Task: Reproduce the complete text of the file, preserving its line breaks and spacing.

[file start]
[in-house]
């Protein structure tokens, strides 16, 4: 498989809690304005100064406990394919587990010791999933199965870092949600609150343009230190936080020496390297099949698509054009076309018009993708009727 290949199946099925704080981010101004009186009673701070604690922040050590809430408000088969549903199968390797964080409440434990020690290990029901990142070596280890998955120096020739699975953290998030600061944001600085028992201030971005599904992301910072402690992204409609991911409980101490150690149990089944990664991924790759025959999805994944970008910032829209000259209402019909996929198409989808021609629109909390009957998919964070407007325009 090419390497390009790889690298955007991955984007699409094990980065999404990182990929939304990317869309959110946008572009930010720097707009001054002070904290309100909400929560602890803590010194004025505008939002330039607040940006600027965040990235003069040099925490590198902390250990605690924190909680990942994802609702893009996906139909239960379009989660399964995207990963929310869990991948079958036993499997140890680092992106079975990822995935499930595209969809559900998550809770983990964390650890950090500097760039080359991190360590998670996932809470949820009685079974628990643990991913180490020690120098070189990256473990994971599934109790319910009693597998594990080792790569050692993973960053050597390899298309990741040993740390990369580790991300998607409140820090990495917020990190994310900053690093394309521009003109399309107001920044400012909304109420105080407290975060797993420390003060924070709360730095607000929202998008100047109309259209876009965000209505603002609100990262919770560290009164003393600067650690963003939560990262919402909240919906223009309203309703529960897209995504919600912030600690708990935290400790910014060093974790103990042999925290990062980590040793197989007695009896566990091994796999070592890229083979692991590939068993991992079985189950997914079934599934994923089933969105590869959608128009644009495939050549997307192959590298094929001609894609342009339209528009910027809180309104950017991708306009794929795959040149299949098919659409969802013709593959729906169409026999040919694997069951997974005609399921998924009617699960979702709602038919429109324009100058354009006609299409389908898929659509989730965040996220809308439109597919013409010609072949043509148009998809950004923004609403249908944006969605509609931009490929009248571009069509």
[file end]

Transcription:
[in-house]
């Protein structure tokens, strides 16, 4: 498989809690304005100064406990394919587990010791999933199965870092949600609150343009230190936080020496390297099949698509054009076309018009993708009727 290949199946099925704080981010101004009186009673701070604690922040050590809430408000088969549903199968390797964080409440434990020690290990029901990142070596280890998955120096020739699975953290998030600061944001600085028992201030971005599904992301910072402690992204409609991911409980101490150690149990089944990664991924790759025959999805994944970008910032829209000259209402019909996929198409989808021609629109909390009957998919964070407007325009 090419390497390009790889690298955007991955984007699409094990980065999404990182990929939304990317869309959110946008572009930010720097707009001054002070904290309100909400929560602890803590010194004025505008939002330039607040940006600027965040990235003069040099925490590198902390250990605690924190909680990942994802609702893009996906139909239960379009989660399964995207990963929310869990991948079958036993499997140890680092992106079975990822995935499930595209969809559900998550809770983990964390650890950090500097760039080359991190360590998670996932809470949820009685079974628990643990991913180490020690120098070189990256473990994971599934109790319910009693597998594990080792790569050692993973960053050597390899298309990741040993740390990369580790991300998607409140820090990495917020990190994310900053690093394309521009003109399309107001920044400012909304109420105080407290975060797993420390003060924070709360730095607000929202998008100047109309259209876009965000209505603002609100990262919770560290009164003393600067650690963003939560990262919402909240919906223009309203309703529960897209995504919600912030600690708990935290400790910014060093974790103990042999925290990062980590040793197989007695009896566990091994796999070592890229083979692991590939068993991992079985189950997914079934599934994923089933969105590869959608128009644009495939050549997307192959590298094929001609894609342009339209528009910027809180309104950017991708306009794929795959040149299949098919659409969802013709593959729906169409026999040919694997069951997974005609399921998924009617699960979702709602038919429109324009100058354009006609299409389908898929659509989730965040996220809308439109597919013409010609072949043509148009998809950004923004609403249908944006969605509609931009490929009248571009069509």